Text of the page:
Rupert Pupkin Speaks: Film Discoveries of 2018 - Ashley Harris ""

Sunday, January 27, 2019

Film Discoveries of 2018 - Ashley Harris

Ashley is hopelessly obsessed with cinema, completely consumed by Francois Truffaut and Humphrey Bogart's eyes, and can be found writing about film and television on 25yearslatersite.com. You can also follow her on Twitter @oOoOoBarracuda.

The 400 Blows (1959)
As a Fran├žois Truffaut devotee, #TruffautisLife, after all, I've been savoring his work and in typical fashion saving his debut for last. The 400 Blows is the most riveting and heartwrenching coming-of-age stories I have ever seen. Depicting Truffaut's own childhood, it's easy to see after watching The 400 Blows why Truffaut adopted the fervent humanism seen throughout his cinematic career. The protagonist and Truffaut surrogate, Antoine Doinel is neglected and abandoned, left to his own devices, he often finds himself getting into trouble. The memory of Truffaut's, who often found himself in the same predicament at Doinel, stealing of a typewriter and being made to believe he would be going to jail for theft made it into the film and is a moment that Truffaut remarked made a lasting impact on him. Fortunately for audiences, Truffaut channeled his rebellion mostly into the movies, skipping school and filling his days in the cinema provided him with a breadth of knowledge and exposure to films that informed his career as an auteur. Truffaut's life is especially inspiring, not only because he escaped the kind of childhood that could break someone, but because he maintained his passion for movies all the way until his untimely death in 1984. A brilliant achievement in filmmaking and a masterful debut, The 400 Blows is by far my favorite first-time viewing of 2018.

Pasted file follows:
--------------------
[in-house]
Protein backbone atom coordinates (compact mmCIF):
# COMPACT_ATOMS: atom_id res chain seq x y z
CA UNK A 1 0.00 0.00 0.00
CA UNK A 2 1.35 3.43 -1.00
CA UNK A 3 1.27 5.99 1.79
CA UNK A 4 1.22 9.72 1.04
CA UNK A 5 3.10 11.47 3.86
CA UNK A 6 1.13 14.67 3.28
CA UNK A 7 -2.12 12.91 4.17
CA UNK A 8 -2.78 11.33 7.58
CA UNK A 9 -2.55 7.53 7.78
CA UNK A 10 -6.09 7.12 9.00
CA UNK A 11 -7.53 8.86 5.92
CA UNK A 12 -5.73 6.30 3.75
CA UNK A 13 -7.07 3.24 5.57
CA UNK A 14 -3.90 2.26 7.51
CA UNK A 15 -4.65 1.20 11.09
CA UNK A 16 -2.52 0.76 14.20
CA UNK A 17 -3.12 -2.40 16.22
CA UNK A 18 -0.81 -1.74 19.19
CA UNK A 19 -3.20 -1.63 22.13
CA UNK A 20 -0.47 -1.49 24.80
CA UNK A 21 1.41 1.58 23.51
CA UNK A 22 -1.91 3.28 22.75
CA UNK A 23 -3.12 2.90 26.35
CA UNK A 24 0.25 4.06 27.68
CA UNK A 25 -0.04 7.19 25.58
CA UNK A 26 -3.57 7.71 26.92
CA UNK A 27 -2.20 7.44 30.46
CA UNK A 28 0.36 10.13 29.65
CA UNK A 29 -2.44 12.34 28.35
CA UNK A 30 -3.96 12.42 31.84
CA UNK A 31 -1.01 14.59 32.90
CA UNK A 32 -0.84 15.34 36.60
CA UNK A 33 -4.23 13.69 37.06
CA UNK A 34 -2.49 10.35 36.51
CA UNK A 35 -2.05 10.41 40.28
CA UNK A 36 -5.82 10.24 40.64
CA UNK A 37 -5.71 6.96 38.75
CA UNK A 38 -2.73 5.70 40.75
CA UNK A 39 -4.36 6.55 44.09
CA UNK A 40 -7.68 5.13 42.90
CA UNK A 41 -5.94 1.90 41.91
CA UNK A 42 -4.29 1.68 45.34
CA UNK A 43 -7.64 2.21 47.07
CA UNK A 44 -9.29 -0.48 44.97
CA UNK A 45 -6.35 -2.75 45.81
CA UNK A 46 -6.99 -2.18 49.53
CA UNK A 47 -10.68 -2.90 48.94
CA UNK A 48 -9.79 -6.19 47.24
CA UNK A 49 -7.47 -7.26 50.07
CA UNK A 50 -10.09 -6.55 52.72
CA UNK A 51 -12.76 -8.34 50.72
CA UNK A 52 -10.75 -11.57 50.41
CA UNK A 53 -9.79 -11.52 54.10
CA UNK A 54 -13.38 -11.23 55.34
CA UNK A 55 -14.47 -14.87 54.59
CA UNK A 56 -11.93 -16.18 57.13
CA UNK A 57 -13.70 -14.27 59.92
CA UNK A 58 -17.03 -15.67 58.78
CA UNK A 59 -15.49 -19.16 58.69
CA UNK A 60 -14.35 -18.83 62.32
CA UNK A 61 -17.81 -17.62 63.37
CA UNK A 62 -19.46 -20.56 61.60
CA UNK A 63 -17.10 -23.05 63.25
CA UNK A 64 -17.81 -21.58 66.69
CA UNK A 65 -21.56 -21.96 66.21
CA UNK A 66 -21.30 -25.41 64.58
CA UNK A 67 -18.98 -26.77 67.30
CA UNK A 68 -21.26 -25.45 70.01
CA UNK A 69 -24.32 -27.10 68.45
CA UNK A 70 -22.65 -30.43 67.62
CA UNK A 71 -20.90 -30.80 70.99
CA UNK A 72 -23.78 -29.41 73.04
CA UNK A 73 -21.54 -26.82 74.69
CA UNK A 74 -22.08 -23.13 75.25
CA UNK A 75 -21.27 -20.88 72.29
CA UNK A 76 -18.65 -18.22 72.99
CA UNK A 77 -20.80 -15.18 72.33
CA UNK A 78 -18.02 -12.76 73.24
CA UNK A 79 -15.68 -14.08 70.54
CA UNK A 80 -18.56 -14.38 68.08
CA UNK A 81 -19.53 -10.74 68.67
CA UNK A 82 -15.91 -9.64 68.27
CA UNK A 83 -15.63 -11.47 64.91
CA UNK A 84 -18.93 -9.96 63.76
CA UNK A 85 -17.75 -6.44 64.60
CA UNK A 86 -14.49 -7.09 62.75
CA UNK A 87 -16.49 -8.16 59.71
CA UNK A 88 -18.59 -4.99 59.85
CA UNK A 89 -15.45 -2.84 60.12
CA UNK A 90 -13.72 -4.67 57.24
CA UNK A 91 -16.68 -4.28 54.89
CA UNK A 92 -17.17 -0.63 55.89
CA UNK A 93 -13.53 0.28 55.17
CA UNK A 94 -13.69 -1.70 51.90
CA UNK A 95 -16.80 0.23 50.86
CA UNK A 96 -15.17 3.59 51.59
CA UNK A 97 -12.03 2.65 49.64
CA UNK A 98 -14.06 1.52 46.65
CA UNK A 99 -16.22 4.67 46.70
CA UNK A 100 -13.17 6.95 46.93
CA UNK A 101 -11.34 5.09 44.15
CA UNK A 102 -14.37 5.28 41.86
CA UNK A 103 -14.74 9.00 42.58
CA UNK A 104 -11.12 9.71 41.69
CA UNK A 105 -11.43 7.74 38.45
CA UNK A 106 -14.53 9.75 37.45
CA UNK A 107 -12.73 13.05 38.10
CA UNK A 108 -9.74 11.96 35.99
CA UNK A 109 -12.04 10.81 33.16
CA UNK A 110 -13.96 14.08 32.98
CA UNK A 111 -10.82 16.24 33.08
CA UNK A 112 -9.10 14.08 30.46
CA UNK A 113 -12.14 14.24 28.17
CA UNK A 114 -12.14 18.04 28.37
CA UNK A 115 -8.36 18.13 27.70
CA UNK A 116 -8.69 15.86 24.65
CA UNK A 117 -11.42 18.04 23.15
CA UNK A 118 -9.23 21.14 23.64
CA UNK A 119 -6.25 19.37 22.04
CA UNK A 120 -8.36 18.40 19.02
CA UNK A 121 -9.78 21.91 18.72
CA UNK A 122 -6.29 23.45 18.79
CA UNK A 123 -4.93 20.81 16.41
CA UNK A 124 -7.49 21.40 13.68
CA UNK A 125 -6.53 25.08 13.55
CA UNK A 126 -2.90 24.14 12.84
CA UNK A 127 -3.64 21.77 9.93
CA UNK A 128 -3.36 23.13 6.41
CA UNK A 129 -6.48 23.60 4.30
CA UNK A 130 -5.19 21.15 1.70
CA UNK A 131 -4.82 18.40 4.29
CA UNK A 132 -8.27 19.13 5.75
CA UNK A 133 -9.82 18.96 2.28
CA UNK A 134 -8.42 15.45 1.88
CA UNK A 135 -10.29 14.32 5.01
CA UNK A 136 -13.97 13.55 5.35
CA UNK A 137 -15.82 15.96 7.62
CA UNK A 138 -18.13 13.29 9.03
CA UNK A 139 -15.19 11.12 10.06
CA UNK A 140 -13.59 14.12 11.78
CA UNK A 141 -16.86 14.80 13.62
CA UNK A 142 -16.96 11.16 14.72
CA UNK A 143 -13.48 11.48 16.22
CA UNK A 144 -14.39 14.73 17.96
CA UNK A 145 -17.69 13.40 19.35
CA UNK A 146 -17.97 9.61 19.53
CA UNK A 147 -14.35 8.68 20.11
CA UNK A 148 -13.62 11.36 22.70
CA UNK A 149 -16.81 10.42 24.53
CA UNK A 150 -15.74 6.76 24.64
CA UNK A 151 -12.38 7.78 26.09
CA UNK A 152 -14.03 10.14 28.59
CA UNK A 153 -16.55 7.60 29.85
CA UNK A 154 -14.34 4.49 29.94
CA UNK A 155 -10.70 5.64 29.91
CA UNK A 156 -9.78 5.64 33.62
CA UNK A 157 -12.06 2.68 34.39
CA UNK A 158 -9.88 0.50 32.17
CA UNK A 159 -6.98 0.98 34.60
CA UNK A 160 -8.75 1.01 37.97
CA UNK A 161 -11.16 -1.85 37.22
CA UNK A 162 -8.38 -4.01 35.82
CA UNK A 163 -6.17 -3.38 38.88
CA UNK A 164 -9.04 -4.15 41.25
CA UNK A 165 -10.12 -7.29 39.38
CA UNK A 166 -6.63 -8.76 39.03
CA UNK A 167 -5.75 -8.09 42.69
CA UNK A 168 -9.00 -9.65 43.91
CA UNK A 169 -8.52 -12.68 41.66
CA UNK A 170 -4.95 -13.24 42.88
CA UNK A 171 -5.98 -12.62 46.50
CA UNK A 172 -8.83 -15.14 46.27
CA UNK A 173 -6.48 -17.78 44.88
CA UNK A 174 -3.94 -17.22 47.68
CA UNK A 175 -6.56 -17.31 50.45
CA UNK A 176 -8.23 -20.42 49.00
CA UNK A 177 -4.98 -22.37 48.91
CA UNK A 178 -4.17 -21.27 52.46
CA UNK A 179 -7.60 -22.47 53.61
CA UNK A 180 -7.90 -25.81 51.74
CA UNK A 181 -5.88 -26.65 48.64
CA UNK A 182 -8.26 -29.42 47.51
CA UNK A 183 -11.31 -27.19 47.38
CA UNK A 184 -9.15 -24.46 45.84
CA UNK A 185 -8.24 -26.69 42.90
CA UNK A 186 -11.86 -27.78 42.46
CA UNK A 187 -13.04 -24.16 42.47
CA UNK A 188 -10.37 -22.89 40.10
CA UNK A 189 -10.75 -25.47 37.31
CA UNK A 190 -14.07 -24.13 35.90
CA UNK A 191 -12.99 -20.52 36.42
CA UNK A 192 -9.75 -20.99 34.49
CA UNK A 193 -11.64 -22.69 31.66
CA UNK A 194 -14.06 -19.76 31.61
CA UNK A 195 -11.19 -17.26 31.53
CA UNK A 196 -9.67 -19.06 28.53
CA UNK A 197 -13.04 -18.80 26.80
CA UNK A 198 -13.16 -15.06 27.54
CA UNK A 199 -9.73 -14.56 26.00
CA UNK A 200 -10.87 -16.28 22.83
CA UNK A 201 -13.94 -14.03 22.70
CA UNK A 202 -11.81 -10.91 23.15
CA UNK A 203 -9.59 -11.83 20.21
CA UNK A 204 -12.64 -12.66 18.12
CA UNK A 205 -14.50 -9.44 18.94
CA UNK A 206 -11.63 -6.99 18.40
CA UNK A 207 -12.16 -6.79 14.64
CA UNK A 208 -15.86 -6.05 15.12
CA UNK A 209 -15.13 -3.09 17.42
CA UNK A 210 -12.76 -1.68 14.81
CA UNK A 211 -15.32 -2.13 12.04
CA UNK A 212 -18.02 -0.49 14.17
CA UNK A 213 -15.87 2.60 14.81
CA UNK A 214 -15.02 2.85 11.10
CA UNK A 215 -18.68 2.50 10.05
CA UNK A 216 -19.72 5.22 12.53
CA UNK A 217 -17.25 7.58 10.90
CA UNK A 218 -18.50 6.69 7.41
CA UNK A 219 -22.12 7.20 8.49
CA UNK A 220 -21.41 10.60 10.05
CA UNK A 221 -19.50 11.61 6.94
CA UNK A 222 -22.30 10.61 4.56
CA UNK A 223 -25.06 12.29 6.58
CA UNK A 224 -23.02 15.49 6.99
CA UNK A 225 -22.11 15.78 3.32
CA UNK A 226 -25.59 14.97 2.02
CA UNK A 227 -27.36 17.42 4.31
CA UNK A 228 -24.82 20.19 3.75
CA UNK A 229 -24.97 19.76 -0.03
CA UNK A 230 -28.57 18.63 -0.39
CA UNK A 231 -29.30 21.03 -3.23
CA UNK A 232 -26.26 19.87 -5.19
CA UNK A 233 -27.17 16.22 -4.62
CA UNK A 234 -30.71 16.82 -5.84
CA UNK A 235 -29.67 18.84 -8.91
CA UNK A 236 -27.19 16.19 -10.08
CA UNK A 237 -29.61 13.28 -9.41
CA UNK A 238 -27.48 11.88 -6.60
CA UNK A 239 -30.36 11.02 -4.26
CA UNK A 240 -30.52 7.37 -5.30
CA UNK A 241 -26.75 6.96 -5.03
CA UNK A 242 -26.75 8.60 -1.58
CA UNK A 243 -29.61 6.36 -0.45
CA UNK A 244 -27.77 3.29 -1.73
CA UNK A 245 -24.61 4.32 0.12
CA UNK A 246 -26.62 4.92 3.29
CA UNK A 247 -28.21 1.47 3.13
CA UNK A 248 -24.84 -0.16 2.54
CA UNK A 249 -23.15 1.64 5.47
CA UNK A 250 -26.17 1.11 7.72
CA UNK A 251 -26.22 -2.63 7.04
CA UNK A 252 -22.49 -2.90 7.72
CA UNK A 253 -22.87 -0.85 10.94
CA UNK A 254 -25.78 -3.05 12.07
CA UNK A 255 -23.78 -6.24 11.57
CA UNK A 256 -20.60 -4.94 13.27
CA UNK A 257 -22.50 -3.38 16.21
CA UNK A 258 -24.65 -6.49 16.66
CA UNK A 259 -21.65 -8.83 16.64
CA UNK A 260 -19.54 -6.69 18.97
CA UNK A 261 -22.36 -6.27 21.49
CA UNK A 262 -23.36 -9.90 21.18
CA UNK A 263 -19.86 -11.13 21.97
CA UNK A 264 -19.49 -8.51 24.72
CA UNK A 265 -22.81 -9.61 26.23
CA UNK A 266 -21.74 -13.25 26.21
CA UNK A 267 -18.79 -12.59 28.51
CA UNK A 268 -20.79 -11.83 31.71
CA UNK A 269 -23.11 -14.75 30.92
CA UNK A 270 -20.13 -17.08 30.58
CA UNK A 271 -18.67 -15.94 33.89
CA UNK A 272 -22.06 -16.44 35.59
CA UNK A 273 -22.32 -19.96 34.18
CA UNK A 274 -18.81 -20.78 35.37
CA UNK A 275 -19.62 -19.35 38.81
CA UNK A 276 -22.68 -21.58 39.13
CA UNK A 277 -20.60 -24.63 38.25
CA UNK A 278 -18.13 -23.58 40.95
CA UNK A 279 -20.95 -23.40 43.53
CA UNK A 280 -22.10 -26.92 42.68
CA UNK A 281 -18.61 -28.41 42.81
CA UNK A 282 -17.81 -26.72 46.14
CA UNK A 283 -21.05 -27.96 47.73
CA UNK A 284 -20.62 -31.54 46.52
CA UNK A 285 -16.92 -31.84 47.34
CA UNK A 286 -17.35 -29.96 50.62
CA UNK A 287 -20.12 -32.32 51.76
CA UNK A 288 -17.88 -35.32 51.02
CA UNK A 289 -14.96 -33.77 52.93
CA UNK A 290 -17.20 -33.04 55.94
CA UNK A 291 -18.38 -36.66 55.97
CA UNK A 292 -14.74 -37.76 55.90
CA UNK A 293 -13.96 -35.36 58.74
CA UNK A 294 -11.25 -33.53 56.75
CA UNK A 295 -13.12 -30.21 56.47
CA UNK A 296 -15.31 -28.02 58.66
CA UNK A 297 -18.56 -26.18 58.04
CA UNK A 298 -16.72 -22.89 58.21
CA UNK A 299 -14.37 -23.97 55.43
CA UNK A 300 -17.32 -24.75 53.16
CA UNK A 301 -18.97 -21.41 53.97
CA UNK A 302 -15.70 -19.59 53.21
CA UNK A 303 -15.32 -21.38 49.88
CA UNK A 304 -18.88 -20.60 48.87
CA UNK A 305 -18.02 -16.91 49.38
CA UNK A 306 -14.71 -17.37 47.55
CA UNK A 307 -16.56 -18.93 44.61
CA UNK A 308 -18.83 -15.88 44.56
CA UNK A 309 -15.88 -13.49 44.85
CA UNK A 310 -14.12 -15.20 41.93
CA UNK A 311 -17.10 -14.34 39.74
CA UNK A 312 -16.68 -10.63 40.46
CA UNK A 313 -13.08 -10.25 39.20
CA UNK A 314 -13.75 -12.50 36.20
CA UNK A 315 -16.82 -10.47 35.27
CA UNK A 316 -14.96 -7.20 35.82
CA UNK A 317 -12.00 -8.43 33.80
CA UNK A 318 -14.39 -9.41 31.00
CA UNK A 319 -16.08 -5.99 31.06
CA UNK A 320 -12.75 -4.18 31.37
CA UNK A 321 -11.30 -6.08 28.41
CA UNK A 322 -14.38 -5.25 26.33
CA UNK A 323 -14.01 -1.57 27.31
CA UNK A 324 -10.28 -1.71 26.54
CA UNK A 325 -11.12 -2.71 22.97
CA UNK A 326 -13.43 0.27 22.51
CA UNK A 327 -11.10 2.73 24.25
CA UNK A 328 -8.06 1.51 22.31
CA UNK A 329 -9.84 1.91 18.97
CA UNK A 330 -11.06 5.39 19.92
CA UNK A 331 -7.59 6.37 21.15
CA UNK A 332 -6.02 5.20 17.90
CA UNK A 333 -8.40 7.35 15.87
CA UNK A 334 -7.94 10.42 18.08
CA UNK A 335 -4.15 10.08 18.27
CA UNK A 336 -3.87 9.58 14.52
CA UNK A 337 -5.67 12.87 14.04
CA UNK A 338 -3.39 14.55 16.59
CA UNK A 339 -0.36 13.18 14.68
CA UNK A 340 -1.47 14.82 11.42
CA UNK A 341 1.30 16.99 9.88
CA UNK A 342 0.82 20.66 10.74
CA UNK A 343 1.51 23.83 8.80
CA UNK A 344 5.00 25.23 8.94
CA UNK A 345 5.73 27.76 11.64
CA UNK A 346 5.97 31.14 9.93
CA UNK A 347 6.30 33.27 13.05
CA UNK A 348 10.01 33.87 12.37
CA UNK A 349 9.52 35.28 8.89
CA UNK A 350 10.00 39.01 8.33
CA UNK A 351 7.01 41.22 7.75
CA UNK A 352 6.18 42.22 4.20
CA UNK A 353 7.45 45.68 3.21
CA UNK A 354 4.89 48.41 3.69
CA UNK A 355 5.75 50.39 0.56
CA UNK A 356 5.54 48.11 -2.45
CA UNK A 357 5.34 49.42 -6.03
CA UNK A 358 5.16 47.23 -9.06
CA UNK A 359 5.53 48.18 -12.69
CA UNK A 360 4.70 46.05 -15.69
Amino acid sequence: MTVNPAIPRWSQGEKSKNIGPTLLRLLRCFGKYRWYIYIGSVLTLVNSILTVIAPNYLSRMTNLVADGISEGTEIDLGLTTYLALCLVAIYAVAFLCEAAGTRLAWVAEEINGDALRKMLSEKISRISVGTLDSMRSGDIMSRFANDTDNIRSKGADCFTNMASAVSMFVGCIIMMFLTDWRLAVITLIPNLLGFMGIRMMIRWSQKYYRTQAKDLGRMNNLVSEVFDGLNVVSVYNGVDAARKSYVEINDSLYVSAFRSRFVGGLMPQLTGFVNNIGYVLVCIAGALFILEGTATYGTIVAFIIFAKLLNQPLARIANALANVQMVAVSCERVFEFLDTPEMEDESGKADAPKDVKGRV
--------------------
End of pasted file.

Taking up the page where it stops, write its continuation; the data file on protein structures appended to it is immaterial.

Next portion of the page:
Hard Eight (1997)
Speaking of incredible debuts, 2018 also marked the first time that I saw Paul Thomas Anderson's feature film debut Hard Eight. (Sydney) A professional gambler who feels he has a debt to pay to the world for the way he treated his own family, Hard Eight highlights a broken man. Audiences are introduced to Sydney, (Philip Baker Hall) who devotes his talents to helping another broken man John (John C. Reilly) learn the ins and out of gambling, hoping to help him get on his feet and become self-sufficient. But as "the best-laid plans of mice and men often go awry" so do John and Sydney's plans when John's girlfriend finds herself in trouble that John and Sydney soon find themselves embroiled in, drastically changing each of their lives. The confidence of Paul Thomas Anderson's camera throughout his debut film is incredible, complete with a tracking shot that follows Sydney all the way through a casino before settling on him taking his place at a craps table that made me want to change my religion and accept Paul Thomas Anderson as my lord and savior. Rarely talked about among the other entries in Paul Thomas Anderson's filmography, Hard Eight deserves a place at the table of conversation as it clearly shows the very early humanist bent for which the director is well-known.


Naked Lunch (1991)